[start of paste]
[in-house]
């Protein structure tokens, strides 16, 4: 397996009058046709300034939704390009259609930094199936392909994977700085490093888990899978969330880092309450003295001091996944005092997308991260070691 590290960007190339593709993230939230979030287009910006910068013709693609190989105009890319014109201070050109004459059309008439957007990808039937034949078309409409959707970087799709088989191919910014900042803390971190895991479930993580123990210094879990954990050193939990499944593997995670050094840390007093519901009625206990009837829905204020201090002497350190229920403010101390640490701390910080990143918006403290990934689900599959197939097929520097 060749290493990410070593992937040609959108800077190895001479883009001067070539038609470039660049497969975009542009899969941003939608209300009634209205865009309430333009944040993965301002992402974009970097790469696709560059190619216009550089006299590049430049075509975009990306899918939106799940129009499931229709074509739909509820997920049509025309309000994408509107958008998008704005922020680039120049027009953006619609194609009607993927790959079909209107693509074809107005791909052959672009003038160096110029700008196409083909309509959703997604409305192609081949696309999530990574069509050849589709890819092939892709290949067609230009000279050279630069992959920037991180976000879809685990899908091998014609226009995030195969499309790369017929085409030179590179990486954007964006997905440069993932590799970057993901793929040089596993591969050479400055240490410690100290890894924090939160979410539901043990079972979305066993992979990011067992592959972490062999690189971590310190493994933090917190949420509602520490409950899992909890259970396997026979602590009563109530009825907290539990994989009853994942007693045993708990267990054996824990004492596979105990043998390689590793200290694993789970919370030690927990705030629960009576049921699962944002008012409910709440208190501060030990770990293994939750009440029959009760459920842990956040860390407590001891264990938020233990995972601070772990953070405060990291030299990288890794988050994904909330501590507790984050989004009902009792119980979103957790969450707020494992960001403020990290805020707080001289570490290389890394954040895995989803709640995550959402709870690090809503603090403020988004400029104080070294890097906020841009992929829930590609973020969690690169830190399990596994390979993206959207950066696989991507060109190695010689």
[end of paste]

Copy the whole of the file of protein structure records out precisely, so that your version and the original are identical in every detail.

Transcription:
[in-house]
């Protein structure tokens, strides 16, 4: 397996009058046709300034939704390009259609930094199936392909994977700085490093888990899978969330880092309450003295001091996944005092997308991260070691 590290960007190339593709993230939230979030287009910006910068013709693609190989105009890319014109201070050109004459059309008439957007990808039937034949078309409409959707970087799709088989191919910014900042803390971190895991479930993580123990210094879990954990050193939990499944593997995670050094840390007093519901009625206990009837829905204020201090002497350190229920403010101390640490701390910080990143918006403290990934689900599959197939097929520097 060749290493990410070593992937040609959108800077190895001479883009001067070539038609470039660049497969975009542009899969941003939608209300009634209205865009309430333009944040993965301002992402974009970097790469696709560059190619216009550089006299590049430049075509975009990306899918939106799940129009499931229709074509739909509820997920049509025309309000994408509107958008998008704005922020680039120049027009953006619609194609009607993927790959079909209107693509074809107005791909052959672009003038160096110029700008196409083909309509959703997604409305192609081949696309999530990574069509050849589709890819092939892709290949067609230009000279050279630069992959920037991180976000879809685990899908091998014609226009995030195969499309790369017929085409030179590179990486954007964006997905440069993932590799970057993901793929040089596993591969050479400055240490410690100290890894924090939160979410539901043990079972979305066993992979990011067992592959972490062999690189971590310190493994933090917190949420509602520490409950899992909890259970396997026979602590009563109530009825907290539990994989009853994942007693045993708990267990054996824990004492596979105990043998390689590793200290694993789970919370030690927990705030629960009576049921699962944002008012409910709440208190501060030990770990293994939750009440029959009760459920842990956040860390407590001891264990938020233990995972601070772990953070405060990291030299990288890794988050994904909330501590507790984050989004009902009792119980979103957790969450707020494992960001403020990290805020707080001289570490290389890394954040895995989803709640995550959402709870690090809503603090403020988004400029104080070294890097906020841009992929829930590609973020969690690169830190399990596994390979993206959207950066696989991507060109190695010689």